What the fucking hell CAPCOM? Do you want piss every goddamm Mega Man fan out there by adding the motherfucking BAD BOXART MEGA MAN to a game that’s called STREET FIGHTER X TEKKEN? RENAME this piece of shit if you’re going to use character outside the Street Fighters franchise for the love of that is all good! This game should be called CAPCOM X NAMCO THE FIGHTING or the like. To those who are uninitiated, Namco X Capcom was a cross-over role playing game from Monolith, who worked on Xenosaga and Super Robot Wars Original Generation Saga Endless Frontier. SFxT clearly continues the same trend, THEN why, oh why they just can’t name it properly!?

OK, we’re getting Mega Man. And PacMan. And both are going to be fucking joke characters if all signs are correct. The joke about Bad Boxart Mega Man is quite literally over decade old. Internet made into a meme and only recently the Japanese got it. Jesus Christ CAPCOM, we’re asking you to give us proper Mega Man in a fighting game (WHY THE HELL HE ISN’T IN MARVEL VS CAPCOM 3 IF HE IS YOUR UNOFFICIAL MASCOT?) rather than Zero or any other red side character. We’d take Mega Man or Mega Man X. Either one is fine. Christ CAPCOM, Mega Man X was the most requested character by a poll in your own site. Sure, the poll was put up by a fan, but why the hell every other character in the poll got in? Now you put Mega Man in as a goddam joke. Either this is extremely elaborate way to stir up the audience, or whoever is has the final word on the cast is a fucking idiot who needs to be neutered and all of his seeds cleansed off from the world.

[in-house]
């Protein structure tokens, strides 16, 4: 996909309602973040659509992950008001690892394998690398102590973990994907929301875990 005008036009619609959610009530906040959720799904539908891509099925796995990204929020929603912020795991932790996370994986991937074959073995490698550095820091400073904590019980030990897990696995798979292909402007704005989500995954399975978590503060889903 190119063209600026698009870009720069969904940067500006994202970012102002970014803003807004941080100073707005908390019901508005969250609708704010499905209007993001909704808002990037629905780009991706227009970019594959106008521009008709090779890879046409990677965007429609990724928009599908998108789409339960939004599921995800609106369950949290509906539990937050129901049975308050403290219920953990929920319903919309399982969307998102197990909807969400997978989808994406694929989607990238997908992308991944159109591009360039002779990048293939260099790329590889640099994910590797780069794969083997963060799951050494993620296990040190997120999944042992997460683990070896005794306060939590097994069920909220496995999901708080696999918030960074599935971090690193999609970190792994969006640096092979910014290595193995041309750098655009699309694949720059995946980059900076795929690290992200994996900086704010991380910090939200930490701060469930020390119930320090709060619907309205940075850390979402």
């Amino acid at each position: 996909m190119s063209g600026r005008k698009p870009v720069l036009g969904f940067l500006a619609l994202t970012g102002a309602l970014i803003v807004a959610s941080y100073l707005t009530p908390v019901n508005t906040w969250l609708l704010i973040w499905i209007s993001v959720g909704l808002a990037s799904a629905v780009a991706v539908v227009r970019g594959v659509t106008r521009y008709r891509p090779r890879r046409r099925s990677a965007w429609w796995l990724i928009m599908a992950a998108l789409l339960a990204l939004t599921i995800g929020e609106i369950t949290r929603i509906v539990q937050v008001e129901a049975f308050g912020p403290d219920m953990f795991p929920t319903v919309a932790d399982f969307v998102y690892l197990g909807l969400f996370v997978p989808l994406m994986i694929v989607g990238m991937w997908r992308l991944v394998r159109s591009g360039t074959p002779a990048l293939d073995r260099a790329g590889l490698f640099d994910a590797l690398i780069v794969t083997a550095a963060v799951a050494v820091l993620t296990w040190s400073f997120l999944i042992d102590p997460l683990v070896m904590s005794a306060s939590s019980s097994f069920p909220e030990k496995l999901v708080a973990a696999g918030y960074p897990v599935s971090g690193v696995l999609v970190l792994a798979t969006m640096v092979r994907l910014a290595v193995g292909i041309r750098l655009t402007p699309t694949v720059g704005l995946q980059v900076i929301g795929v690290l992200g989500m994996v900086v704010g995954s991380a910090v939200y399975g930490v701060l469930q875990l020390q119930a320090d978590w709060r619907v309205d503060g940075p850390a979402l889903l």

I understand CAPCOM. You wan to kill Mega Man off completely. You want to lose shitloads of money from one of the most devoted fandom there is.
Do yourself a favour, and to the fanbase, and do not put Bad Boxart Mega Man into SFxT. Put Mega Man X into it and make him a high tier character. Then, stop. Don’t say anything about Mega Man, don’t hint anything about him, just let it die. You’ve already killed him. Just let Mega Man rest in his grave.

While you’re at it, leave Darkstalkers be. Never look back at Rival Schools or any of the actually pretty fucking good games and franchises you’ve forgotten.

I’ve had enough with this shit. Fuck you CAPCOM.

This, dear readers, is an example of companies a) not getting their audience b) dicking around with their audience c) both previously mentioned. It’s not good service. CAPCOM is NOT the ones deciding whether or not this is a good cast. It’s the audience that will tell them either fuck their asses with a steel pole, or that it could be better. CAPCOM doesn’t decide whether or not their game is good, the goddamn audience does because we’re the one with the money you want.
And if you want my money, stop circlejerking in the fucking office and start making games that we want to buy.

I’m actually expecting the day when CPACOM’s in financial troubles because of underselling games. Perhaps then they might change a little…

In other news, HUDSON’s going to finally die. It sad thing to see a great, great company dying like this. Hudson, rest in peace. I will miss you.